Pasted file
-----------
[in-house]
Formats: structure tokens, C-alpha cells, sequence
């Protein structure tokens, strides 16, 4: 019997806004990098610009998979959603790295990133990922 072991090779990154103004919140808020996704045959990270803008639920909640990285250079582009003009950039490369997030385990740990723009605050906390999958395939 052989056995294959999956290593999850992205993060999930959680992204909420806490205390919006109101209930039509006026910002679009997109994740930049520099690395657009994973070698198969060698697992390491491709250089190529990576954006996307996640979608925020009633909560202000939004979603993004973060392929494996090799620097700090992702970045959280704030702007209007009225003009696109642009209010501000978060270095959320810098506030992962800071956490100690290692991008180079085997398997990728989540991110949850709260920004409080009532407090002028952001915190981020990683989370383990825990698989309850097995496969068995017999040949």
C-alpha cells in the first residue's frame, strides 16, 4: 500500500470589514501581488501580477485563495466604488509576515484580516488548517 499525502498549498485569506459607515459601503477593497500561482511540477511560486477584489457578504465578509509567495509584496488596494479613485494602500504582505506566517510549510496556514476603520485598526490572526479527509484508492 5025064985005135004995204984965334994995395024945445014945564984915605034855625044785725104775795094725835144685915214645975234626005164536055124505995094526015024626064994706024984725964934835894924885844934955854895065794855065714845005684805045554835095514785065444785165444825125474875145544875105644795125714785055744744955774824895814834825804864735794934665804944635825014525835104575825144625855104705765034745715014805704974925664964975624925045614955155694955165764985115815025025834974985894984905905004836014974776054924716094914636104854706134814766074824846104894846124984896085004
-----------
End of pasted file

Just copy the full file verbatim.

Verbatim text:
[in-house]
Formats: structure tokens, C-alpha cells, sequence
């Protein structure tokens, strides 16, 4: 019997806004990098610009998979959603790295990133990922 072991090779990154103004919140808020996704045959990270803008639920909640990285250079582009003009950039490369997030385990740990723009605050906390999958395939 052989056995294959999956290593999850992205993060999930959680992204909420806490205390919006109101209930039509006026910002679009997109994740930049520099690395657009994973070698198969060698697992390491491709250089190529990576954006996307996640979608925020009633909560202000939004979603993004973060392929494996090799620097700090992702970045959280704030702007209007009225003009696109642009209010501000978060270095959320810098506030992962800071956490100690290692991008180079085997398997990728989540991110949850709260920004409080009532407090002028952001915190981020990683989370383990825990698989309850097995496969068995017999040949």
C-alpha cells in the first residue's frame, strides 16, 4: 500500500470589514501581488501580477485563495466604488509576515484580516488548517 499525502498549498485569506459607515459601503477593497500561482511540477511560486477584489457578504465578509509567495509584496488596494479613485494602500504582505506566517510549510496556514476603520485598526490572526479527509484508492 5025064985005135004995204984965334994995395024945445014945564984915605034855625044785725104775795094725835144685915214645975234626005164536055124505995094526015024626064994706024984725964934835894924885844934955854895065794855065714845005684805045554835095514785065444785165444825125474875145544875105644795125714785055744744955774824895814834825804864735794934665804944635825014525835104575825144625855104705765034745715014805704974925664964975624925045614955155694955165764985115815025025834974985894984905905004836014974776054924716094914636104854706134814766074824846104894846124984896085004